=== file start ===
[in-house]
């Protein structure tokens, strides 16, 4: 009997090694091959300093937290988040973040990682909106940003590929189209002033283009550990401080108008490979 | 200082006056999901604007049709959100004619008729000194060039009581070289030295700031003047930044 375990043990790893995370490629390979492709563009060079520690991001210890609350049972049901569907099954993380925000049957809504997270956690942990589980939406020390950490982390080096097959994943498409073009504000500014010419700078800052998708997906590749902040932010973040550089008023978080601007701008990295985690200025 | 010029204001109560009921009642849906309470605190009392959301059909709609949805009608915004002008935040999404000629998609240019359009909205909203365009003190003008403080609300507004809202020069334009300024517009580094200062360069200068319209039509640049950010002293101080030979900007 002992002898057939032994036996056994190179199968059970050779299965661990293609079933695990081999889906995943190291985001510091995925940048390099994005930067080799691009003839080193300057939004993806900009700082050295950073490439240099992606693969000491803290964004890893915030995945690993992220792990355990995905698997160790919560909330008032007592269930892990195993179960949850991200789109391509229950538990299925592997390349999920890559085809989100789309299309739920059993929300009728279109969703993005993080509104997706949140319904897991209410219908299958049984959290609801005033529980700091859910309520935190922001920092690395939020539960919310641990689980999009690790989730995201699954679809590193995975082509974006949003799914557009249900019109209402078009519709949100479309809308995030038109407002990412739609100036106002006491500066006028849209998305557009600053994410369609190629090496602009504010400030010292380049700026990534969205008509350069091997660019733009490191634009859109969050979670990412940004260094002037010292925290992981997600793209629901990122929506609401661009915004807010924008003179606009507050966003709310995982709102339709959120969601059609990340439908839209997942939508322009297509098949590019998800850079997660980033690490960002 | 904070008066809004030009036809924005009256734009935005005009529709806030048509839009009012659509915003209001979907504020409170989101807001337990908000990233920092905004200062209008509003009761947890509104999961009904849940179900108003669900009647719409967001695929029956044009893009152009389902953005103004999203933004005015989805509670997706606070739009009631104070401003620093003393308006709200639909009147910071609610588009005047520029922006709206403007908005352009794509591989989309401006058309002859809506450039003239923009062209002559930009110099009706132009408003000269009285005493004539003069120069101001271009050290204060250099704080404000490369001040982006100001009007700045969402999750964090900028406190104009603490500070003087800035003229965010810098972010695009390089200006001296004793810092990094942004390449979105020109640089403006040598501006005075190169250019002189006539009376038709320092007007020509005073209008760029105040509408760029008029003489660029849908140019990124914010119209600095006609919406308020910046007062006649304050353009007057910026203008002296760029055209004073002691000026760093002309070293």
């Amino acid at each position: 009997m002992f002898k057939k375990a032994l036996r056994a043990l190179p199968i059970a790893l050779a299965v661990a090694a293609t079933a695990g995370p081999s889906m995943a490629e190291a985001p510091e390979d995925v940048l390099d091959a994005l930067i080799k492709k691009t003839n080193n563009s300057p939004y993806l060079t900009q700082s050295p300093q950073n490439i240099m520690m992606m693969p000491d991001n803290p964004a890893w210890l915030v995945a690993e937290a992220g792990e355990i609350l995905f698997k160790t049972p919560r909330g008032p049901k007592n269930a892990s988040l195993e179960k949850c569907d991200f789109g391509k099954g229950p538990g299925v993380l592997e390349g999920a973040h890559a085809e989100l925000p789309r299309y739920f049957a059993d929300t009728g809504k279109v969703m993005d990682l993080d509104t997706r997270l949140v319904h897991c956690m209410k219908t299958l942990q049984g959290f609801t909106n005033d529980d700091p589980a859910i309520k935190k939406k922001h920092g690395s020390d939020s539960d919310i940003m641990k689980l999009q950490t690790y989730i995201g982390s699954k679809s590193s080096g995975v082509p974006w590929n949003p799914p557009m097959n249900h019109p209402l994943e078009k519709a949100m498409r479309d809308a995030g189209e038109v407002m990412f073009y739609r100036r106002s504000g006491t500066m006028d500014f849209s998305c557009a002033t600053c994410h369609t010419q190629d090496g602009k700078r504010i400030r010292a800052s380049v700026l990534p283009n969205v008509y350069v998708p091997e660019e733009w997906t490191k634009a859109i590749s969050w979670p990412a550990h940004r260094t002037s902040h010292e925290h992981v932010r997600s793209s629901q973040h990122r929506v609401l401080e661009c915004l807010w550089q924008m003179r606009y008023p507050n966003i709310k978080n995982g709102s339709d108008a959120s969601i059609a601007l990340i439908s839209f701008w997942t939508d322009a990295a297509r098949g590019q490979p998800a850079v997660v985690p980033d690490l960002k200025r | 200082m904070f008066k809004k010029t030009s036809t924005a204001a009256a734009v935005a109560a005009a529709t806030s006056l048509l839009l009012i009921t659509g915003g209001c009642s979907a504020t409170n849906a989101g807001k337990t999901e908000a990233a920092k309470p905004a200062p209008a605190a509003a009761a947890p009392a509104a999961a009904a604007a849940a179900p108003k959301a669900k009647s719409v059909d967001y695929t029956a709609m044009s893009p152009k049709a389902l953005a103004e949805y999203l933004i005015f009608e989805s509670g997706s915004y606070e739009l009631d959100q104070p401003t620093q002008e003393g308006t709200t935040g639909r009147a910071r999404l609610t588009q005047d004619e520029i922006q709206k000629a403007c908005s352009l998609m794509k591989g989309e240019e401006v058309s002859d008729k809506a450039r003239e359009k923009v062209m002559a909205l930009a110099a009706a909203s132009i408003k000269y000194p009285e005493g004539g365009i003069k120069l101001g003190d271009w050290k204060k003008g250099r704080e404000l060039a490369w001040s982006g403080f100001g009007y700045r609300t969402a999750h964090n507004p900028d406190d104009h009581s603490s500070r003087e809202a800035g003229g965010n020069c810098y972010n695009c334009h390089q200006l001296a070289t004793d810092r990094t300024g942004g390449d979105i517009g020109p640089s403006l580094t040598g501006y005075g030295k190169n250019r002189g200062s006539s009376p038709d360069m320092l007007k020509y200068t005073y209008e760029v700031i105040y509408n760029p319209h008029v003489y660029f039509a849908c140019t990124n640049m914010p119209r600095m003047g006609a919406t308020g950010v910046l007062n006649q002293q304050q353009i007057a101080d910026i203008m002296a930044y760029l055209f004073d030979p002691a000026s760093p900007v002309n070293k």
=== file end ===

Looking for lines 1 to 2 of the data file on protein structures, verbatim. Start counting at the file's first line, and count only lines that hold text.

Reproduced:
[in-house]
């Protein structure tokens, strides 16, 4: 009997090694091959300093937290988040973040990682909106940003590929189209002033283009550990401080108008490979 | 200082006056999901604007049709959100004619008729000194060039009581070289030295700031003047930044 375990043990790893995370490629390979492709563009060079520690991001210890609350049972049901569907099954993380925000049957809504997270956690942990589980939406020390950490982390080096097959994943498409073009504000500014010419700078800052998708997906590749902040932010973040550089008023978080601007701008990295985690200025 | 010029204001109560009921009642849906309470605190009392959301059909709609949805009608915004002008935040999404000629998609240019359009909205909203365009003190003008403080609300507004809202020069334009300024517009580094200062360069200068319209039509640049950010002293101080030979900007 002992002898057939032994036996056994190179199968059970050779299965661990293609079933695990081999889906995943190291985001510091995925940048390099994005930067080799691009003839080193300057939004993806900009700082050295950073490439240099992606693969000491803290964004890893915030995945690993992220792990355990995905698997160790919560909330008032007592269930892990195993179960949850991200789109391509229950538990299925592997390349999920890559085809989100789309299309739920059993929300009728279109969703993005993080509104997706949140319904897991209410219908299958049984959290609801005033529980700091859910309520935190922001920092690395939020539960919310641990689980999009690790989730995201699954679809590193995975082509974006949003799914557009249900019109209402078009519709949100479309809308995030038109407002990412739609100036106002006491500066006028849209998305557009600053994410369609190629090496602009504010400030010292380049700026990534969205008509350069091997660019733009490191634009859109969050979670990412940004260094002037010292925290992981997600793209629901990122929506609401661009915004807010924008003179606009507050966003709310995982709102339709959120969601059609990340439908839209997942939508322009297509098949590019998800850079997660980033690490960002 | 904070008066809004030009036809924005009256734009935005005009529709806030048509839009009012659509915003209001979907504020409170989101807001337990908000990233920092905004200062209008509003009761947890509104999961009904849940179900108003669900009647719409967001695929029956044009893009152009389902953005103004999203933004005015989805509670997706606070739009009631104070401003620093003393308006709200639909009147910071609610588009005047520029922006709206403007908005352009794509591989989309401006058309002859809506450039003239923009062209002559930009110099009706132009408003000269009285005493004539003069120069101001271009050290204060250099704080404000490369001040982006100001009007700045969402999750964090900028406190104009603490500070003087800035003229965010810098972010695009390089200006001296004793810092990094942004390449979105020109640089403006040598501006005075190169250019002189006539009376038709320092007007020509005073209008760029105040509408760029008029003489660029849908140019990124914010119209600095006609919406308020910046007062006649304050353009007057910026203008002296760029055209004073002691000026760093002309070293």